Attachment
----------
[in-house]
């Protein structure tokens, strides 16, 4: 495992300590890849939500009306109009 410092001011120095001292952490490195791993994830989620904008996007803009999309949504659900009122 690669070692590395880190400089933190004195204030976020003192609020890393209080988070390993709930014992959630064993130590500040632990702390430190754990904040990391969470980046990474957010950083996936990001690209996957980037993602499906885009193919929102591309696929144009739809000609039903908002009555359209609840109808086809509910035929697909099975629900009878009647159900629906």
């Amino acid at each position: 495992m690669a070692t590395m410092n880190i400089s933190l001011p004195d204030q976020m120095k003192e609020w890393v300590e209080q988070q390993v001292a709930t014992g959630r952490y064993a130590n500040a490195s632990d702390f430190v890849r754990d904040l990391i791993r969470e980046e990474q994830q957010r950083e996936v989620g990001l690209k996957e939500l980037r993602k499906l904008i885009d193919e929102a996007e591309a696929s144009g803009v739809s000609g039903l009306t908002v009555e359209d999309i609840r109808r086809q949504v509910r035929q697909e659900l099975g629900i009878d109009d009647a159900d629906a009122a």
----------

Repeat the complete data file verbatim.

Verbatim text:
[in-house]
């Protein structure tokens, strides 16, 4: 495992300590890849939500009306109009 410092001011120095001292952490490195791993994830989620904008996007803009999309949504659900009122 690669070692590395880190400089933190004195204030976020003192609020890393209080988070390993709930014992959630064993130590500040632990702390430190754990904040990391969470980046990474957010950083996936990001690209996957980037993602499906885009193919929102591309696929144009739809000609039903908002009555359209609840109808086809509910035929697909099975629900009878009647159900629906």
């Amino acid at each position: 495992m690669a070692t590395m410092n880190i400089s933190l001011p004195d204030q976020m120095k003192e609020w890393v300590e209080q988070q390993v001292a709930t014992g959630r952490y064993a130590n500040a490195s632990d702390f430190v890849r754990d904040l990391i791993r969470e980046e990474q994830q957010r950083e996936v989620g990001l690209k996957e939500l980037r993602k499906l904008i885009d193919e929102a996007e591309a696929s144009g803009v739809s000609g039903l009306t908002v009555e359209d999309i609840r109808r086809q949504v509910r035929q697909e659900l099975g629900i009878d109009d009647a159900d629906a009122a």